General Wade Hampton III stands alone as one of the greatest warriors of all time. General Hampton was wounded more than five times in the service of his country. He raised troops, arms and money for the service of the Confederacy. He lost his fortune, home and a son as a result of his unselfish devotion to his countrymen. He did not however lose a major engagement in the face of the enemy while in command of a group of fighting men. Confederate History is American History and Wade Hampton III is truly one of the greatest Americans of all time.
Wade Hampton entered the Confederate States service shortly after the bombardment of Fort Sumter in Charleston, South Carolina, April 12, 1861. Hampton traveled to Charleston to personally recruit men for his Legion and the Confederacy. He paid for newspapers to publish calls for volunteers around the State. He was concerned that he was too late to recruit as calls went out after secession for volunteers to enter service in the South Carolina Militia. Hampton interviewed men from the Army, Navy, the Citadel Cadets and civilian life for his recruitment. In seven days he had more men than he could use.
Hampton recruited men for infantry, artillery and cavalry. He equipped and clothed them with family money raised from the sale of cotton. Hampton also equipped troops from the 16th South Carolina Volunteers, The Greenville Regiment, Companies A, E and I. Hampton offered to donate money and cotton to the Confederate Government but it was decided that Hampton had been more than generous and he was refused.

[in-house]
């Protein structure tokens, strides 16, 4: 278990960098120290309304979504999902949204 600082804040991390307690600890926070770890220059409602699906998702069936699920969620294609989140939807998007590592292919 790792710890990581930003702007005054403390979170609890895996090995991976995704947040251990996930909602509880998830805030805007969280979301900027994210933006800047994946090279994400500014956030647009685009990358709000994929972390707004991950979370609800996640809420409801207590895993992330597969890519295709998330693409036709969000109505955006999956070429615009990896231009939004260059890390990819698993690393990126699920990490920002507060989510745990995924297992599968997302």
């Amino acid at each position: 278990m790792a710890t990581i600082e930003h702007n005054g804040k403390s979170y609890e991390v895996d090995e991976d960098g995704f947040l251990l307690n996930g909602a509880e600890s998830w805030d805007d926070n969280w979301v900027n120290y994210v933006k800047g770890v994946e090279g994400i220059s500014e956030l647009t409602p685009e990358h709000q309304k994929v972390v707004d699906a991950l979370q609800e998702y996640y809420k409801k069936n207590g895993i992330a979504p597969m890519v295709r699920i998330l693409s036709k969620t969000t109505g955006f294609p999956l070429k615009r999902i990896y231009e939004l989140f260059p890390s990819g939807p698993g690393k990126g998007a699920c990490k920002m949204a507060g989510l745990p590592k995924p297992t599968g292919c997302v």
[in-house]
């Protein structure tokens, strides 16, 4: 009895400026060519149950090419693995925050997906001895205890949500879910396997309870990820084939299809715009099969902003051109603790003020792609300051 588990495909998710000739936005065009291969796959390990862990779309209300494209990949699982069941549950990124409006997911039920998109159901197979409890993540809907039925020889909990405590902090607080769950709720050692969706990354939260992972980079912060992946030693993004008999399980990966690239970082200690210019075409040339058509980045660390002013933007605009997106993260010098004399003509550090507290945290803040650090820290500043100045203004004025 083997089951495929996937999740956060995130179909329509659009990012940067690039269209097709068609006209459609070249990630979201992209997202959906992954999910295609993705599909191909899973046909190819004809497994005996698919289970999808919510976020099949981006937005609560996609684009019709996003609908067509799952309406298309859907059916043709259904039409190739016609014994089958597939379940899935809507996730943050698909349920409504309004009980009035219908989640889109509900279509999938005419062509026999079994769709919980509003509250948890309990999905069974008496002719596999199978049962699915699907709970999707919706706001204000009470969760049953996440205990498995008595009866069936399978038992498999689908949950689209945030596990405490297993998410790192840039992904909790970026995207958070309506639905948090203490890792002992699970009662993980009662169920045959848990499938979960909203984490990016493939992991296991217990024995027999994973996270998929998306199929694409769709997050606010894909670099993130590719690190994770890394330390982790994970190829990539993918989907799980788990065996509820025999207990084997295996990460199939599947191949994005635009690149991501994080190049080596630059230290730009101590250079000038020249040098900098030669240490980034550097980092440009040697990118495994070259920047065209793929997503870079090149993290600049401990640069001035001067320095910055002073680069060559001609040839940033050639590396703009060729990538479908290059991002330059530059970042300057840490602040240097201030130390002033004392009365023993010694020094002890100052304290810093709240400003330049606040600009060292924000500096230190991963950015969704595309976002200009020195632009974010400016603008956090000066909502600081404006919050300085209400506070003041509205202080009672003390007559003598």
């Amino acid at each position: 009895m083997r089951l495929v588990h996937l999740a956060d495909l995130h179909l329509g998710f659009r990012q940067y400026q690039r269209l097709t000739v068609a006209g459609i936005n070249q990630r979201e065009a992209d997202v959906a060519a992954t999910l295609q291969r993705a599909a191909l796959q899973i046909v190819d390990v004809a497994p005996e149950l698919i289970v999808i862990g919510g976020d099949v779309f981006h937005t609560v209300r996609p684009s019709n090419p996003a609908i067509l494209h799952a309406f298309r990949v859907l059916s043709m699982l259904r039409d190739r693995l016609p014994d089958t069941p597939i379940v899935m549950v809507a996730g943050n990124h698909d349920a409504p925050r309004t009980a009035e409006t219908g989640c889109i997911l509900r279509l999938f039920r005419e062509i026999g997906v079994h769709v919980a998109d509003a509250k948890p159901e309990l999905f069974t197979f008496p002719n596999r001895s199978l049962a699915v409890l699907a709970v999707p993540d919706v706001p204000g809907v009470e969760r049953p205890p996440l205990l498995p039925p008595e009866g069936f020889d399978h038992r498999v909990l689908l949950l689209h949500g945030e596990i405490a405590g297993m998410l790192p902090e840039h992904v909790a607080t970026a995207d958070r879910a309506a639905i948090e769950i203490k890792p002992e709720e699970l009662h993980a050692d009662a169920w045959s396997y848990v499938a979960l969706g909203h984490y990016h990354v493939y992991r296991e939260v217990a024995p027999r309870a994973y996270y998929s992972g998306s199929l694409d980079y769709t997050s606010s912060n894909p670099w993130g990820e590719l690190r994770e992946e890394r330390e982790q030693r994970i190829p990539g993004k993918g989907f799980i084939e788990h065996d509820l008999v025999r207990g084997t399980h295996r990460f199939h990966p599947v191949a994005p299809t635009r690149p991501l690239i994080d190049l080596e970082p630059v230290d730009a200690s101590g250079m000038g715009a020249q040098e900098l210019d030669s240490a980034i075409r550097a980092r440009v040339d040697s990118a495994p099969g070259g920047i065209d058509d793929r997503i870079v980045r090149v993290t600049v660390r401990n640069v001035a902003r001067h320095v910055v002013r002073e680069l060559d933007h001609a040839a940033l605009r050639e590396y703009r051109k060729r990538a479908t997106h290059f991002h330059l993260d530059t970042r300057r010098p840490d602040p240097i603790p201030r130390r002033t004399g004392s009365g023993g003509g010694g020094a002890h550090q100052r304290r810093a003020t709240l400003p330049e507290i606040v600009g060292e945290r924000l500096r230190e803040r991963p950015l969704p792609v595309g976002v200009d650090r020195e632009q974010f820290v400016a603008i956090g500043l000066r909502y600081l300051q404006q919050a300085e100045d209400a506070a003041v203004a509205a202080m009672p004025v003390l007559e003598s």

Hampton drilled his men on a portion of his plantation and on the grounds of South Carolina College, now the University of South Carolina. He selected officers with leadership skills rather than the usual military experience. This would prove to be a wise decision in the battles that were yet to come. The men responded well were satisfied with Camp Hampton because it was large enough, wooded and had a natural spring on the property.
Hampton was not a young man when he entered military service. He was forty-three years old but he was in excellent shape. He was a skilled rider and marksman due to hunting on his family property. He was just over six feet in height and weighed over two hundred pounds. He had red flowing hair and would enter service with sideburns attached to his moustache. For feats of strength in camp, he would place a bear cub on the back of a donkey. Hampton wielded a cavalry saber that was custom made for him by The Palmetto Armory of Columbia. It weighed over six pounds with full hand cover and a stabilizer and ring to place his little finger in for more cutting force.